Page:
From Longman Dictionary of Contemporary Englishappointmentap‧point‧ment /əˈpɔɪntmənt/ ●●●S2W2 noun 🔊 🔊 1[countable]ARRANGE A MEETING, EVENT ETC an arrangement for a meeting at an agreed time and place, for a particular purposean appointment to do something 🔊 I’d like to make an appointment to see the doctor. appointment with 🔊 He has an appointment with a client at 10.30. 🔊 All consultations are by appointment only.2[countable, uncountable]CHOOSE when someone is chosen for a position or jobappointment of 🔊 Other changes included the appointment of a new Foreign Minister.appointment as 🔊 They congratulated him on his appointment as chairman.3[countable]JOB/WORK a job or position, usually involving some responsibilityappointment as 🔊 He has taken up an appointment as Professor of Chemistry.► see thesaurus at job4 →by appointment to the QueenCOLLOCATIONSverbshave an appointmentShe has an appointment with the dentist at 5 o'clock.make/arrange an appointmentCan you phone the hairdresser and make an appointment?book an appointment British English, schedule an appointment American English (=make an appointment)Have you booked another appointment at the clinic?I’ve scheduled your appointment for 9.30.cancel an appointmentHe had to cancel all his afternoon appointments.get an appointment (=succeed in arranging one)It’s difficult to get an appointment on Monday morning.miss an appointment (=not go to an appointment you have arranged)The train was late so I missed my appointment.keep an appointment (=go to an appointment that you have arranged)Please let us know if you cannot keep your appointment.ADJECTIVES/NOUN + appointmenta hospital appointment British EnglishMy hospital appointment lasted half an hour.a doctor’s appointment (also an appointment at the doctor’s)What time is your doctor’s appointment?I have an appointment at the doctor’s this morning.an urgent appointmentI can’t talk now – I have an urgent appointment to get to.a dentist’s/dental appointmentShe has a dental appointment, so she won’t be in until later.a medical appointmentChildren sometimes miss school because of medical appointments.a business appointmentDennis had an early-morning business appointment with a client.a hair appointment (=to have your hair cut)I’d like to make a hair appointment for next week.a morning/afternoon appointmentI asked for a morning appointment.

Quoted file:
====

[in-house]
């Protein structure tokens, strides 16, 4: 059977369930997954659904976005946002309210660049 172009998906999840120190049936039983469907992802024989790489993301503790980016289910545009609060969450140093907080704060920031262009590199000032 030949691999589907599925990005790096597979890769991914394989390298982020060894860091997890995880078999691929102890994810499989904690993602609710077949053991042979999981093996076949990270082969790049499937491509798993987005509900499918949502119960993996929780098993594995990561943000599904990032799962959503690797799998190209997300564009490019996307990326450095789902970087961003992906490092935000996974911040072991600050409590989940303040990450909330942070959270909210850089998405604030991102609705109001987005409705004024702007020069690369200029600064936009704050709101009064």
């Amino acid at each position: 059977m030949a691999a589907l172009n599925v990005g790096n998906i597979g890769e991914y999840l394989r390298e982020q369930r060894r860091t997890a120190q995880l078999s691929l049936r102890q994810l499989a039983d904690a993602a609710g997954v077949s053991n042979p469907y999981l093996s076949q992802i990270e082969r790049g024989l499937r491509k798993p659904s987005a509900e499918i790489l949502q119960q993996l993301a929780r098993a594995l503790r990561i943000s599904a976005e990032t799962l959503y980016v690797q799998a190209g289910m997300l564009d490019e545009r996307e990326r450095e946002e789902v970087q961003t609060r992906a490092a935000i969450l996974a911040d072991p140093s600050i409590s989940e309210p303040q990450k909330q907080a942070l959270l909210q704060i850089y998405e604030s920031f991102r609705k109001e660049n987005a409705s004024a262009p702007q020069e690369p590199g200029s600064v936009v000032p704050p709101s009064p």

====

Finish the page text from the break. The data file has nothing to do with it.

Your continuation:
Examples from the Corpus
appointment• Barron recently received an appointment as vicechairman.• By appointment only, to seriouscollectors and decorators.• a five o'clock appointment• His first interview recently was at 8 a. m. and his appointments were scheduled back to back until midnight.• Judicialappointments have the potential to matter more than legislativerecommendations.• His originalappointment this year was also as manager.• a doctor's appointment• It was expected to lead to the appointment of an impartial body to determine responsibility for the conflict.• The appointment of supporters on the Cabinetcommitteedealing with economicstrategy has already been noted.by appointment only• Admission is free, by appointment only.• Please note that admission to some museums is by appointment only.• The House is open to the public by appointment only.• This may be seen by appointment only.From Longman Business Dictionaryappointmentap‧point‧ment /əˈpɔɪntmənt/ noun1[countable] an arrangement to meet someone at a particular time and placeErlich was 25 minutes early for his appointment.He had an appointment with a union delegate at the Grand Hotel.Were you able to make an appointment to meet the area manager?Visits to the doctor’s surgery are strictly by appointment (=you must make an appointment before coming).2[countable, uncountable]JOB when someone is chosen to do a job, or the job itselfI am pleased to accept the appointment and have taken note of the terms laid down in your letter.a coherent policy for the dismissal and appointment of state employees3[countable]JOB a person who is chosen to do a particular jobOur new appointment, Ms Baynes, seems to be working out very well.